- Capitalism and Alternatives -

Gee, int familly grand?

Posted by: Red Deathy ( Socialist Party, UK ) on July 19, 1999 at 14:10:11:

Right, according to ye olde world 'Milk-Snatcher' Thatcher 'There is no such thing as society, on individuals and famillies'

Its interesting to note, that the neo-liberals do tend to make this exception for the familly, we are all selfish, grasping individuals, except for familly, where we become sacrificing and loving. There are problems with this model,

1:What familly- In the west this really means Nuclar Familly (mammy, daddy, and baby makes three), but in, say, the far east, this mean a big extended familly- how far does familly run, would I make sacrifices for my siblings? For my Uncle? For my Cousins? My second cousin once removed by marrriage/ Where?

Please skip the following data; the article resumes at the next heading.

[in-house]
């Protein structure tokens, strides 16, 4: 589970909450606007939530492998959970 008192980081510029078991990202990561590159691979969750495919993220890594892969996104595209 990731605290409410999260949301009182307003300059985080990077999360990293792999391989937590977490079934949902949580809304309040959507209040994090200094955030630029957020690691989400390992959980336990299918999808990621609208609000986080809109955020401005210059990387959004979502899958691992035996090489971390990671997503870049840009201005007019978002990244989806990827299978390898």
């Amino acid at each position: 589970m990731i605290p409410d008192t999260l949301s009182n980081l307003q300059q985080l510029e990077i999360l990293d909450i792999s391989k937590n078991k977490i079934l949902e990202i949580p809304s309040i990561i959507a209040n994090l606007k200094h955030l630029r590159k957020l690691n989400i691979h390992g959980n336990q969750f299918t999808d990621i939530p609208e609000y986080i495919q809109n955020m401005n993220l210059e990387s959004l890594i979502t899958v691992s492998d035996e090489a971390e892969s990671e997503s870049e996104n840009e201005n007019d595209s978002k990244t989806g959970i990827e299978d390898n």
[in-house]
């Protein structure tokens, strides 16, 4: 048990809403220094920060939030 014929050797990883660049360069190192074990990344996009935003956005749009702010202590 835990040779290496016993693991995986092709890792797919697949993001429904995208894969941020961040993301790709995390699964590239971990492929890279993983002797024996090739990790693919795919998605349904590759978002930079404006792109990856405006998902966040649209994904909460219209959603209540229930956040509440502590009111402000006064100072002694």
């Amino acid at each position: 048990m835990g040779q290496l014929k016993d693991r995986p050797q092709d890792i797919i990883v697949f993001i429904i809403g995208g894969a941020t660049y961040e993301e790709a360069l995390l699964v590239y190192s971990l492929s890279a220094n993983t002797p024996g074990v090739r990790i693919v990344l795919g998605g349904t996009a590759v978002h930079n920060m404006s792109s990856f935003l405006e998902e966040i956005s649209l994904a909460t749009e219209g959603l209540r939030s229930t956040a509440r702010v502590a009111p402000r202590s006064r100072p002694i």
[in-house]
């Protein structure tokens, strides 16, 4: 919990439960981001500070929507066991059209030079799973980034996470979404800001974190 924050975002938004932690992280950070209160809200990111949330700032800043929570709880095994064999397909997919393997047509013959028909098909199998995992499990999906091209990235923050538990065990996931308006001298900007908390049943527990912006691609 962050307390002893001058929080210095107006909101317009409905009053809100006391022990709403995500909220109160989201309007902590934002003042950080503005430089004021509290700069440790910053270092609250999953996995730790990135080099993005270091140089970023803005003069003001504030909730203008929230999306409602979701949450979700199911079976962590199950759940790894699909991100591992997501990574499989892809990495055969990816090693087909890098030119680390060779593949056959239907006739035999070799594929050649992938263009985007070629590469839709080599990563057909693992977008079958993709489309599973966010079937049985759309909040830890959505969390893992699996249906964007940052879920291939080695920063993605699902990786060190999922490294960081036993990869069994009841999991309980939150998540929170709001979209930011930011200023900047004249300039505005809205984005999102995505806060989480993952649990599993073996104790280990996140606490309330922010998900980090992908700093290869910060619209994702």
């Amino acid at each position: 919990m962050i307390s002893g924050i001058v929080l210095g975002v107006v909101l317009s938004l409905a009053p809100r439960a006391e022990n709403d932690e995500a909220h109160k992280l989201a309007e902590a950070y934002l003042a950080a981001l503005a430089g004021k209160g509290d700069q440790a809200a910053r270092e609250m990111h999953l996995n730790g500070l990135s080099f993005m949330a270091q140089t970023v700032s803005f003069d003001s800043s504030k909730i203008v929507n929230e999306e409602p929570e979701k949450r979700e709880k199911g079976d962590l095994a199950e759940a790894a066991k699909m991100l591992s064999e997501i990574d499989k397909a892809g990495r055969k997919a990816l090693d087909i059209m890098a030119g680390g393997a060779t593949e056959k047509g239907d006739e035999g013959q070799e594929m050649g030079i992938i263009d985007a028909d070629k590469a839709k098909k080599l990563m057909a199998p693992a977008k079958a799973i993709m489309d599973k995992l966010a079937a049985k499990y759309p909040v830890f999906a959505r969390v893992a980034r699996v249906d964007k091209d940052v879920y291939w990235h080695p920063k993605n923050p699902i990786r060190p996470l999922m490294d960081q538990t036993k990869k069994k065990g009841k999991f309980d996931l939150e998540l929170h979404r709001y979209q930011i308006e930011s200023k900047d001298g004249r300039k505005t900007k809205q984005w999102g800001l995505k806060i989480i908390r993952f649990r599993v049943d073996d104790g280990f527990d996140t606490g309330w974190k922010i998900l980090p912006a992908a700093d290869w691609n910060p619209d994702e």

2:Do we prioritise, is there a famillial hierarchy (one child over another, a favourite grandparent, a hated neice, etc.)?
3:Why is the familly such an exception- can I not have stronger feelings for, say, a close work-mate, than I do my uncle? What about my best fried, do I ellevate them to 'brother' status?

It seems to me as if tehf amilial exception actually provides wide lattitude for a full scale hierarchsation of all relationships, and since familly is a socialised event, not one governed by mysteries of blood, it can extend well beyond our genetic kin.

As for 'Comparative Advantage', Gee seems to take a fairly Conservative line there, well in retrogression to his usual radicalism. Lets loook at an example of 'Comparative Advantage' seeking for kin- nepotism.

Since Gee thinks seeking Comparative advantage for kin is good, and the free givign of property is to be utterly unrestricted, then he must be accepting that, say, a rich man can give well paying (and perhaps largely meaningless) posts and jobs to his idiot son, over them as, perhaps, might dserve them more- again, the Economies of the Pac-Rim provide examples of such fillial loyalty.

It seems to me, that the familly presents a large and gaping contradiction to the doctrines of individualism, an aporia that is usually left unspoken.

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